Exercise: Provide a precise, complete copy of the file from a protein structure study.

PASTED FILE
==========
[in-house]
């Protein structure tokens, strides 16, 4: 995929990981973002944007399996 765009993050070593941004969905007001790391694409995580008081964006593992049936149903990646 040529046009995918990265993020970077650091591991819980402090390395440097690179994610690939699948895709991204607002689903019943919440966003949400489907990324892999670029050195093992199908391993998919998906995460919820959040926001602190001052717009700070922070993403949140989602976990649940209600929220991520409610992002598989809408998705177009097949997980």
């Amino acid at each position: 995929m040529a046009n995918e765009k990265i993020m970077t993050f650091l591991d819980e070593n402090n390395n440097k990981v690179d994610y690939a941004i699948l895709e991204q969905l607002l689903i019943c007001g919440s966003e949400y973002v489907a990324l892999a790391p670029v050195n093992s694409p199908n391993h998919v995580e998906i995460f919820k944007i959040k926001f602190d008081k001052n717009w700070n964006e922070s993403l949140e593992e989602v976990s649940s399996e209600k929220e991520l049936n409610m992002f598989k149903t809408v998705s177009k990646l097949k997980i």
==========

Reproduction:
[in-house]
């Protein structure tokens, strides 16, 4: 995929990981973002944007399996 765009993050070593941004969905007001790391694409995580008081964006593992049936149903990646 040529046009995918990265993020970077650091591991819980402090390395440097690179994610690939699948895709991204607002689903019943919440966003949400489907990324892999670029050195093992199908391993998919998906995460919820959040926001602190001052717009700070922070993403949140989602976990649940209600929220991520409610992002598989809408998705177009097949997980």
């Amino acid at each position: 995929m040529a046009n995918e765009k990265i993020m970077t993050f650091l591991d819980e070593n402090n390395n440097k990981v690179d994610y690939a941004i699948l895709e991204q969905l607002l689903i019943c007001g919440s966003e949400y973002v489907a990324l892999a790391p670029v050195n093992s694409p199908n391993h998919v995580e998906i995460f919820k944007i959040k926001f602190d008081k001052n717009w700070n964006e922070s993403l949140e593992e989602v976990s649940s399996e209600k929220e991520l049936n409610m992002f598989k149903t809408v998705s177009k990646l097949k997980i």